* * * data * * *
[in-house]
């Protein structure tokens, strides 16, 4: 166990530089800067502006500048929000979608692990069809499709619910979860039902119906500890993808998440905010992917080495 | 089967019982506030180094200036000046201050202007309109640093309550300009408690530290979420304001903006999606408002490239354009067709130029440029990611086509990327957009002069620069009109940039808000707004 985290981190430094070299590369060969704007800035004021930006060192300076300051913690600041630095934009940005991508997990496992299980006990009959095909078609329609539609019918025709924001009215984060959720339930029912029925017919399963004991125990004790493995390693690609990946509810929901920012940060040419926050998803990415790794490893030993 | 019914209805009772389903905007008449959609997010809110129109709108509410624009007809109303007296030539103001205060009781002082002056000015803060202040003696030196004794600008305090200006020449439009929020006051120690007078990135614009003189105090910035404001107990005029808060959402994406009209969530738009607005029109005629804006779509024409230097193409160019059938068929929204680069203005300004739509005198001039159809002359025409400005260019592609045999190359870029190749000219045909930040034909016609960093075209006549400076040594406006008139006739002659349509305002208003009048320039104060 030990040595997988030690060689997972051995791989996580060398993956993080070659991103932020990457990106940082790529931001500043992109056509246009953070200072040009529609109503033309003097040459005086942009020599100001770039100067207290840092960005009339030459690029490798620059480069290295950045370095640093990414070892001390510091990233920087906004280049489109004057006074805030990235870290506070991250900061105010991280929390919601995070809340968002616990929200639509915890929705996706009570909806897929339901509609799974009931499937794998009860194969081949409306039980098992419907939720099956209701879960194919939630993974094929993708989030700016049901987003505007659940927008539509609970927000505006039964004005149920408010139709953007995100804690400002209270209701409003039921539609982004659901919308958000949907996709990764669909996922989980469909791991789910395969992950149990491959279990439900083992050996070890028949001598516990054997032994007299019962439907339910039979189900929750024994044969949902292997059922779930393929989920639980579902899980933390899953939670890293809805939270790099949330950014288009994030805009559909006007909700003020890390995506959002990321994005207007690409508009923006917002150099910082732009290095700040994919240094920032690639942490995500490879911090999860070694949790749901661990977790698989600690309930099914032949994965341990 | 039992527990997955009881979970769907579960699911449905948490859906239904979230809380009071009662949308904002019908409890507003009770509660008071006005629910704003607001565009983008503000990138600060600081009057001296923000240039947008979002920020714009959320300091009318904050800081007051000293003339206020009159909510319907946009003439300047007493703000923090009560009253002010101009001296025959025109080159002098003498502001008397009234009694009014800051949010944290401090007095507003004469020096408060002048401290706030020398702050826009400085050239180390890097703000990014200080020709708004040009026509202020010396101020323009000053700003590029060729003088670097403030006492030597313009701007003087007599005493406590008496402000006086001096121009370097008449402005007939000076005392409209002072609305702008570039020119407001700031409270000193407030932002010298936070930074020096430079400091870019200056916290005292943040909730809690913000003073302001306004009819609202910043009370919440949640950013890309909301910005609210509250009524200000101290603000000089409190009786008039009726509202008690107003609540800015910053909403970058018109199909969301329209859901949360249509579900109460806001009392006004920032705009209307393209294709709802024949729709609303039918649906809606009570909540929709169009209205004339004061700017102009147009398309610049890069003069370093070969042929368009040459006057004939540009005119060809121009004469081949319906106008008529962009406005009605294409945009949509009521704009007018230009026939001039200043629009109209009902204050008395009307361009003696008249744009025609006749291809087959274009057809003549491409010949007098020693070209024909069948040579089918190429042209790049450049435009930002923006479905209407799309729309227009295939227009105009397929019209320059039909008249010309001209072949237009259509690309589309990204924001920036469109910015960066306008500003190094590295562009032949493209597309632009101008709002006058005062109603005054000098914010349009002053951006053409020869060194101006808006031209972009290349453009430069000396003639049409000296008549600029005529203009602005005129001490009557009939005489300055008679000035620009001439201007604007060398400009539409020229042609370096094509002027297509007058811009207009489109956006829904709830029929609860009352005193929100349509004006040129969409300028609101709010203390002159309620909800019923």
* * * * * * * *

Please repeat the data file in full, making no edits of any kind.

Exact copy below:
[in-house]
């Protein structure tokens, strides 16, 4: 166990530089800067502006500048929000979608692990069809499709619910979860039902119906500890993808998440905010992917080495 | 089967019982506030180094200036000046201050202007309109640093309550300009408690530290979420304001903006999606408002490239354009067709130029440029990611086509990327957009002069620069009109940039808000707004 985290981190430094070299590369060969704007800035004021930006060192300076300051913690600041630095934009940005991508997990496992299980006990009959095909078609329609539609019918025709924001009215984060959720339930029912029925017919399963004991125990004790493995390693690609990946509810929901920012940060040419926050998803990415790794490893030993 | 019914209805009772389903905007008449959609997010809110129109709108509410624009007809109303007296030539103001205060009781002082002056000015803060202040003696030196004794600008305090200006020449439009929020006051120690007078990135614009003189105090910035404001107990005029808060959402994406009209969530738009607005029109005629804006779509024409230097193409160019059938068929929204680069203005300004739509005198001039159809002359025409400005260019592609045999190359870029190749000219045909930040034909016609960093075209006549400076040594406006008139006739002659349509305002208003009048320039104060 030990040595997988030690060689997972051995791989996580060398993956993080070659991103932020990457990106940082790529931001500043992109056509246009953070200072040009529609109503033309003097040459005086942009020599100001770039100067207290840092960005009339030459690029490798620059480069290295950045370095640093990414070892001390510091990233920087906004280049489109004057006074805030990235870290506070991250900061105010991280929390919601995070809340968002616990929200639509915890929705996706009570909806897929339901509609799974009931499937794998009860194969081949409306039980098992419907939720099956209701879960194919939630993974094929993708989030700016049901987003505007659940927008539509609970927000505006039964004005149920408010139709953007995100804690400002209270209701409003039921539609982004659901919308958000949907996709990764669909996922989980469909791991789910395969992950149990491959279990439900083992050996070890028949001598516990054997032994007299019962439907339910039979189900929750024994044969949902292997059922779930393929989920639980579902899980933390899953939670890293809805939270790099949330950014288009994030805009559909006007909700003020890390995506959002990321994005207007690409508009923006917002150099910082732009290095700040994919240094920032690639942490995500490879911090999860070694949790749901661990977790698989600690309930099914032949994965341990 | 039992527990997955009881979970769907579960699911449905948490859906239904979230809380009071009662949308904002019908409890507003009770509660008071006005629910704003607001565009983008503000990138600060600081009057001296923000240039947008979002920020714009959320300091009318904050800081007051000293003339206020009159909510319907946009003439300047007493703000923090009560009253002010101009001296025959025109080159002098003498502001008397009234009694009014800051949010944290401090007095507003004469020096408060002048401290706030020398702050826009400085050239180390890097703000990014200080020709708004040009026509202020010396101020323009000053700003590029060729003088670097403030006492030597313009701007003087007599005493406590008496402000006086001096121009370097008449402005007939000076005392409209002072609305702008570039020119407001700031409270000193407030932002010298936070930074020096430079400091870019200056916290005292943040909730809690913000003073302001306004009819609202910043009370919440949640950013890309909301910005609210509250009524200000101290603000000089409190009786008039009726509202008690107003609540800015910053909403970058018109199909969301329209859901949360249509579900109460806001009392006004920032705009209307393209294709709802024949729709609303039918649906809606009570909540929709169009209205004339004061700017102009147009398309610049890069003069370093070969042929368009040459006057004939540009005119060809121009004469081949319906106008008529962009406005009605294409945009949509009521704009007018230009026939001039200043629009109209009902204050008395009307361009003696008249744009025609006749291809087959274009057809003549491409010949007098020693070209024909069948040579089918190429042209790049450049435009930002923006479905209407799309729309227009295939227009105009397929019209320059039909008249010309001209072949237009259509690309589309990204924001920036469109910015960066306008500003190094590295562009032949493209597309632009101008709002006058005062109603005054000098914010349009002053951006053409020869060194101006808006031209972009290349453009430069000396003639049409000296008549600029005529203009602005005129001490009557009939005489300055008679000035620009001439201007604007060398400009539409020229042609370096094509002027297509007058811009207009489109956006829904709830029929609860009352005193929100349509004006040129969409300028609101709010203390002159309620909800019923």